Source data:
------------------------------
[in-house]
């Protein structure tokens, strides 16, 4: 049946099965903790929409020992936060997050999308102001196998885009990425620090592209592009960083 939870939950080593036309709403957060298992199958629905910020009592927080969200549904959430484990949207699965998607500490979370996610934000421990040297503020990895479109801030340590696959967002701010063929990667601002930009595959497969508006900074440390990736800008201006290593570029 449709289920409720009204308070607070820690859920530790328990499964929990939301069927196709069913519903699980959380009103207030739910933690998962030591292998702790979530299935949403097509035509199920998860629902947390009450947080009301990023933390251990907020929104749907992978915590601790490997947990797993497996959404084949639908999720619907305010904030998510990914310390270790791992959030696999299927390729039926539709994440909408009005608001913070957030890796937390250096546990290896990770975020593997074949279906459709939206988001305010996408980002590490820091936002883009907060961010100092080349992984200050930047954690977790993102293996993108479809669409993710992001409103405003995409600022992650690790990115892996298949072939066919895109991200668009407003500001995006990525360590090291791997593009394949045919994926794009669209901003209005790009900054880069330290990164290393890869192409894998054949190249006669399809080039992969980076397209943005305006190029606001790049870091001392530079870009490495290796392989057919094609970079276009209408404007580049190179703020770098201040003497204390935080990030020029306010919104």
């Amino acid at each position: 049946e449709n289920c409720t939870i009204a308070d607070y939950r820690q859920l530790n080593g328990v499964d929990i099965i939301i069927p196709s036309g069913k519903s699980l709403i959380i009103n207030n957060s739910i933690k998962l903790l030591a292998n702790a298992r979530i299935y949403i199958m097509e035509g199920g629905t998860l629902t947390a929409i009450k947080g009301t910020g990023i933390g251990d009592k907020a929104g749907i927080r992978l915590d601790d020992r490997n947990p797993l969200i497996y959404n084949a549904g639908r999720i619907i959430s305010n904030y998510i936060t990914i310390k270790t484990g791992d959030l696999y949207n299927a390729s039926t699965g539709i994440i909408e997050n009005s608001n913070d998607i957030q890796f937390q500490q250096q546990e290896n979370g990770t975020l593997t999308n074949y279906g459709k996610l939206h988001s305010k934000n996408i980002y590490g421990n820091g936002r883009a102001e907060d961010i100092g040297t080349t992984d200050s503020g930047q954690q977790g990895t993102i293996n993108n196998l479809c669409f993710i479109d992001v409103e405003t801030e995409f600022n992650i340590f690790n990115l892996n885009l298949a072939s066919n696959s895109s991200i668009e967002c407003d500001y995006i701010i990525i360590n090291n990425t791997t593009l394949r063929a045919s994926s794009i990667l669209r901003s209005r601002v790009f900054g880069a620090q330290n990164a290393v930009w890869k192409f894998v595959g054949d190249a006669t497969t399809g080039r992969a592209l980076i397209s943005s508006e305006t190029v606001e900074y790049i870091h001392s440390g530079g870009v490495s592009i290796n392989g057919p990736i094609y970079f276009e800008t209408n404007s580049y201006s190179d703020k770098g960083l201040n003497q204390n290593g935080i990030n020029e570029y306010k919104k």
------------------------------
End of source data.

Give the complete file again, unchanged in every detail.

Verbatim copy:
[in-house]
């Protein structure tokens, strides 16, 4: 049946099965903790929409020992936060997050999308102001196998885009990425620090592209592009960083 939870939950080593036309709403957060298992199958629905910020009592927080969200549904959430484990949207699965998607500490979370996610934000421990040297503020990895479109801030340590696959967002701010063929990667601002930009595959497969508006900074440390990736800008201006290593570029 449709289920409720009204308070607070820690859920530790328990499964929990939301069927196709069913519903699980959380009103207030739910933690998962030591292998702790979530299935949403097509035509199920998860629902947390009450947080009301990023933390251990907020929104749907992978915590601790490997947990797993497996959404084949639908999720619907305010904030998510990914310390270790791992959030696999299927390729039926539709994440909408009005608001913070957030890796937390250096546990290896990770975020593997074949279906459709939206988001305010996408980002590490820091936002883009907060961010100092080349992984200050930047954690977790993102293996993108479809669409993710992001409103405003995409600022992650690790990115892996298949072939066919895109991200668009407003500001995006990525360590090291791997593009394949045919994926794009669209901003209005790009900054880069330290990164290393890869192409894998054949190249006669399809080039992969980076397209943005305006190029606001790049870091001392530079870009490495290796392989057919094609970079276009209408404007580049190179703020770098201040003497204390935080990030020029306010919104």
């Amino acid at each position: 049946e449709n289920c409720t939870i009204a308070d607070y939950r820690q859920l530790n080593g328990v499964d929990i099965i939301i069927p196709s036309g069913k519903s699980l709403i959380i009103n207030n957060s739910i933690k998962l903790l030591a292998n702790a298992r979530i299935y949403i199958m097509e035509g199920g629905t998860l629902t947390a929409i009450k947080g009301t910020g990023i933390g251990d009592k907020a929104g749907i927080r992978l915590d601790d020992r490997n947990p797993l969200i497996y959404n084949a549904g639908r999720i619907i959430s305010n904030y998510i936060t990914i310390k270790t484990g791992d959030l696999y949207n299927a390729s039926t699965g539709i994440i909408e997050n009005s608001n913070d998607i957030q890796f937390q500490q250096q546990e290896n979370g990770t975020l593997t999308n074949y279906g459709k996610l939206h988001s305010k934000n996408i980002y590490g421990n820091g936002r883009a102001e907060d961010i100092g040297t080349t992984d200050s503020g930047q954690q977790g990895t993102i293996n993108n196998l479809c669409f993710i479109d992001v409103e405003t801030e995409f600022n992650i340590f690790n990115l892996n885009l298949a072939s066919n696959s895109s991200i668009e967002c407003d500001y995006i701010i990525i360590n090291n990425t791997t593009l394949r063929a045919s994926s794009i990667l669209r901003s209005r601002v790009f900054g880069a620090q330290n990164a290393v930009w890869k192409f894998v595959g054949d190249a006669t497969t399809g080039r992969a592209l980076i397209s943005s508006e305006t190029v606001e900074y790049i870091h001392s440390g530079g870009v490495s592009i290796n392989g057919p990736i094609y970079f276009e800008t209408n404007s580049y201006s190179d703020k770098g960083l201040n003497q204390n290593g935080i990030n020029e570029y306010k919104k």